MacBook Pro 2020

canderson

Fomenting voting confusion and angst since 2016
SoSH Member
Jul 16, 2005
25,214
Harrisburg, Pa.
This is where i'm at. I used to get a new computer like clockwork every few years. I'm using a 2014 MacBook Pro now and don't really need a new one. I may get the upgrade from work, but it's amazing how long technology lasts at this point.
I'm on my late 2013 iMac right now, sad it won't get Big Sur but eh whatever.

The only tricky thing I guess is if you use parallels or virtual machines / Windows. If you do, I'd buy an Intel machine now since those likely won't work on ARM machines for a while ... if ever. Rosetta can handle some programs, but running Bootcamp is maybe a bridge too far.
 

Domer

Member
SoSH Member
Apr 21, 2010
3,641
02148
I'm going to take a slightly contrarian viewpoint. If you buy immediately after a big change, your setup will likely last a little bit longer. I bought my late 2013 MacBook Pro right after the switch to Intel Haswell chips and now my Mac will be the oldest to support OS 11.
 

canderson

Fomenting voting confusion and angst since 2016
SoSH Member
Jul 16, 2005
25,214
Harrisburg, Pa.
I'm going to take a slightly contrarian viewpoint. If you buy immediately after a big change, your setup will likely last a little bit longer. I bought my late 2013 MacBook Pro right after the switch to Intel Haswell chips and now my Mac will be the oldest to support OS 11.
My late 2013 iMac is Haswell and won't support the new OS, though. So it's a crapshoot sometimes.
 

NortheasternPJ

Member
SoSH Member
Nov 16, 2004
14,158
I'm going to take a slightly contrarian viewpoint. If you buy immediately after a big change, your setup will likely last a little bit longer. I bought my late 2013 MacBook Pro right after the switch to Intel Haswell chips and now my Mac will be the oldest to support OS 11.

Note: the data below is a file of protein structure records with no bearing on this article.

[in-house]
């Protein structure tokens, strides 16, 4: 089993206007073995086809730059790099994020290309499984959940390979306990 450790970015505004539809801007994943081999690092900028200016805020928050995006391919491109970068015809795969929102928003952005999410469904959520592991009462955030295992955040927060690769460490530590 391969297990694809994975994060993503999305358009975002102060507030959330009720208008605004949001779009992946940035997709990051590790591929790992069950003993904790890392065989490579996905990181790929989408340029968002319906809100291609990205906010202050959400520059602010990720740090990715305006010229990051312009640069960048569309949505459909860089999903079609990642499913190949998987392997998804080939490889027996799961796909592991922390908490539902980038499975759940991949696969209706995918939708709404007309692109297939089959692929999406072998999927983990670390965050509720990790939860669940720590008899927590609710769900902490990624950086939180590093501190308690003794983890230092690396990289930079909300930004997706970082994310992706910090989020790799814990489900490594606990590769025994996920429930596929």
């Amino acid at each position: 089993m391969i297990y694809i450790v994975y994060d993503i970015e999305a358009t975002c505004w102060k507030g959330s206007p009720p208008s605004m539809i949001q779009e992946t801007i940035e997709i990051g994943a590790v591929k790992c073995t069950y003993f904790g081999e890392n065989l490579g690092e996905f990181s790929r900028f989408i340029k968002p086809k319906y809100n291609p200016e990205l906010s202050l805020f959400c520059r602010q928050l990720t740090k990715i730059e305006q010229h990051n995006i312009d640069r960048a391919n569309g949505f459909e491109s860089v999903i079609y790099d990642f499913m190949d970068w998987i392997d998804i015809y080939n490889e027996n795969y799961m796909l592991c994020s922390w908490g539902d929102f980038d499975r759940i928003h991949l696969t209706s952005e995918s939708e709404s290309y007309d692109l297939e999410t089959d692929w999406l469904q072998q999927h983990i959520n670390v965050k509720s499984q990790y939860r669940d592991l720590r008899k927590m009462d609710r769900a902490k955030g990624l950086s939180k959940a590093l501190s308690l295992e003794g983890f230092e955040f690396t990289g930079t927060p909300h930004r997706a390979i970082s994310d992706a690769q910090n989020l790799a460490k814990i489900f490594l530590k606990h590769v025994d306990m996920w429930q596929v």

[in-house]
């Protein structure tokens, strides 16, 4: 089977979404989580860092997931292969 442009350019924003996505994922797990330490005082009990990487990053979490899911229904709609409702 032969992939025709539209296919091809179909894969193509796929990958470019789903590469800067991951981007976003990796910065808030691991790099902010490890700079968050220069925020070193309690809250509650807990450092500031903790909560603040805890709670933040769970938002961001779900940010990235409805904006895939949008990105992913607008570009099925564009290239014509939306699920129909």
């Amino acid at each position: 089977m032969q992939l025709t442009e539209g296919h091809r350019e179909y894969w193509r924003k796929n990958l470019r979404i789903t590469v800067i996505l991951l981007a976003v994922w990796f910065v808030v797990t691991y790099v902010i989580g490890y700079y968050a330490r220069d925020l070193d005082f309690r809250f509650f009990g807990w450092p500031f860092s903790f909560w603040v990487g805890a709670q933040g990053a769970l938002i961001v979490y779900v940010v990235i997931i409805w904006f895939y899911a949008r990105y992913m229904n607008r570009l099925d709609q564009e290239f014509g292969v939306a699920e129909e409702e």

I'm not disagreeing with you if you needed a computer at that time, it was a good fit. If you didn't need one and just bought it because it was the latest generation and you felt it was a good time, then sure it worked out. If you didn't need one then, you would have a better system now if you bought it a couple years later and may get more out of it on the backend.

What I am an advocate for is understanding where Apple is in the release cycle. Buying a machine that's been out for 2 years and due for a refresh is probably not the best idea. Sometimes you get caught like when Apple released the iPad 3 and 4 in like 9 months from each other or they have a surprise release but if you go through appleinsider.com etc. there's usually pretty good ideas on when new stuff is coming out.

Back in the day (90's and early 2000's) it was really hard to figure this stuff out, but Apple is so big now there's leaks all over the place.
 

IpswichSox

Member
SoSH Member
Jul 14, 2005
2,554
Suburbs of Washington, DC
Update: I was able to win over my daughter on the 2020 Air versus the Pro. Configured it with the quad core and 16 GB of RAM, so she should be good through college.

There has been some good-natured, no-Touch Bar shaming among her friends with Pros, but I've pointed out that my daughter's laptop is actually better, faster, lighter and with more battery life than those mean girls with Pros. I only wish my daughter had gone with dark gray instead of the so-common silver, but I was fine conceding that point in order to be able to equip it properly.

I've only ever had PCs, so I appreciated being able to come here and pressure-test my online research. Thanks again for everyone's advice.